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British Portuguese Chamber of Commerce issues Brexit statement

bpccThe British Portuguese Chamber of Commerce, with its mission to promote bilateral trade and business opportunities between Portugal and the UK by assisting companies engaged in bilateral trade, has issued the following statements concerning the recent Referendum result.

"The soundings that we and other British Chambers of Commerce conducted prior to referendum was that there was a strong preference for Britain to remain within the EU. However the British electorate has made their decision and we must move on even though many of our members may not agree with the choice the British voters have made.

Brexit, Algarve & democracy

Brexit, Algarve & democracyIt seems clear that the majority of Britons want to quit the EU. Most probably the prime minister will have to negotiate the terms of the exit.

Most probably the political leaders of the EU, those who have been involved in scandals such as the special ‘almost no-tax’ Luxembourg agreements with American and German mega-corporations, will offer symbolic advantages for the UK to remain in the EU.

Brexit for family and friends

8572At this time over 300,000 overseas Britons have registered to vote in the Referendum on June 23rd, a ten-fold increase from the years prior to 2015. 

Brian Cave from Votes for Expat Brits in France estimates that had those living overseas for 15 years or more been allowed to register, this figure would have exceeded 600,000.

Brexit Referendum - expat votes postage issues

4774News issued from the Electoral Commission* informs qualifying overseas voters that Postal Votes being posted back to the UK for the EU Referendum are using the International Business Reply Service (IBRS).

This service is commonly used for international mail and does not require any additional postage to be affixed.

British expats will vote to stay in EU

8572The significant majority of expats are set to vote in favour of staying in the EU, one month out from the referendum, according to latest research. 71% are set to vote to stay in the EU and just 23% will vote to leave. Only 6% are still undecided.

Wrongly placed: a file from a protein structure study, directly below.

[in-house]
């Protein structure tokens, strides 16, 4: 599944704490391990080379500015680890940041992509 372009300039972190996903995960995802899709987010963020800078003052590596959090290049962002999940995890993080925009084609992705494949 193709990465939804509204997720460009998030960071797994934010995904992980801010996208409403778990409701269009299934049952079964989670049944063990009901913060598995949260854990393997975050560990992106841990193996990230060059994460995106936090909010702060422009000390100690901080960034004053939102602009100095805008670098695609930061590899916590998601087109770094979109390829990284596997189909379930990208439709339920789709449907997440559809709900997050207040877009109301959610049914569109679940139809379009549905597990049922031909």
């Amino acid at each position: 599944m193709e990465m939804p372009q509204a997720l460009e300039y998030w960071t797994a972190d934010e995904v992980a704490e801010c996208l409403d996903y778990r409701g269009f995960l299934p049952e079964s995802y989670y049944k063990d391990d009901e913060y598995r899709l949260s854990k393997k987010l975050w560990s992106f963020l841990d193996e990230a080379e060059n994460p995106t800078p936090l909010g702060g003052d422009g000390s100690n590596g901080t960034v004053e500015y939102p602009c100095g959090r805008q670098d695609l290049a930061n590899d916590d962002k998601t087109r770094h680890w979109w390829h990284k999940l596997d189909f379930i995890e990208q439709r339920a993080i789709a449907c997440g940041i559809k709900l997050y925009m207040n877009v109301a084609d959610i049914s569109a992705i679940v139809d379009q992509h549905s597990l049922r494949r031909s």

Angloinfo, the world’s leading global expat network, has been researching the opinions of its users to determine how they intend to vote in the forthcoming EU referendum. Despite another month of campaigning by both sides of the Brexit debate, hearts and minds haven’t changed for expats with voting intentions remaining the same since the last poll Angloinfo conducted in April.

The weakest go to the wall: years of PSD/CDS-PP and the Troika were terrible for the poorest in society

portuguesehouseBetween 2009 and 2013, the poorest in society lost one in four of the euros they earned. They were the ones who suffered the most brutal cuts, with poverty and social exclusion figures falling low enough to match those at the beginning of the century. 

I don’t know if you remember, but in 2014 Passos Coelho, Portugal's Prime Minister at the time, said that "the economic crisis did not worsen inequality, it even had a tendency to make it a bit better," during a visit to the charity “Santa Casa da Misericórdia”, eventually concluding that during the Troika years it had not been the poor who got screwed over.

The changing face of the EU - Brexit and Portuguse property

eumapBrexit is the topic of the moment. How does it affect property in the EU? What happens if you are living in your own home in Portugal or Italy and Britain leaves the EU?

The strange thing about this Europe thing is that no-one wants to tell the truth. There are several reasons for this. The two main ones are very simple.

This Week: good and bad from abroad

lenpictureRating relief - a potentially disastrous setback for Portugal’s economic recovery was averted with last Friday’s announcement that Canada’s DBRS agency has upheld Portugal’s only investment-grade credit rating. A much-feared downgrade to junk status in line with that of the other main agencies - Fitch, Moody’s and Standard & Poor’s - would have seen Portugal cast out the European Central bond-buying program and raised borrowing costs for the government, banks and companies.

DBRS said its latest positive rating review “reflects Portugal’s eurozone membership and favourable public debt maturity structure, and reduced vulnerabilities.”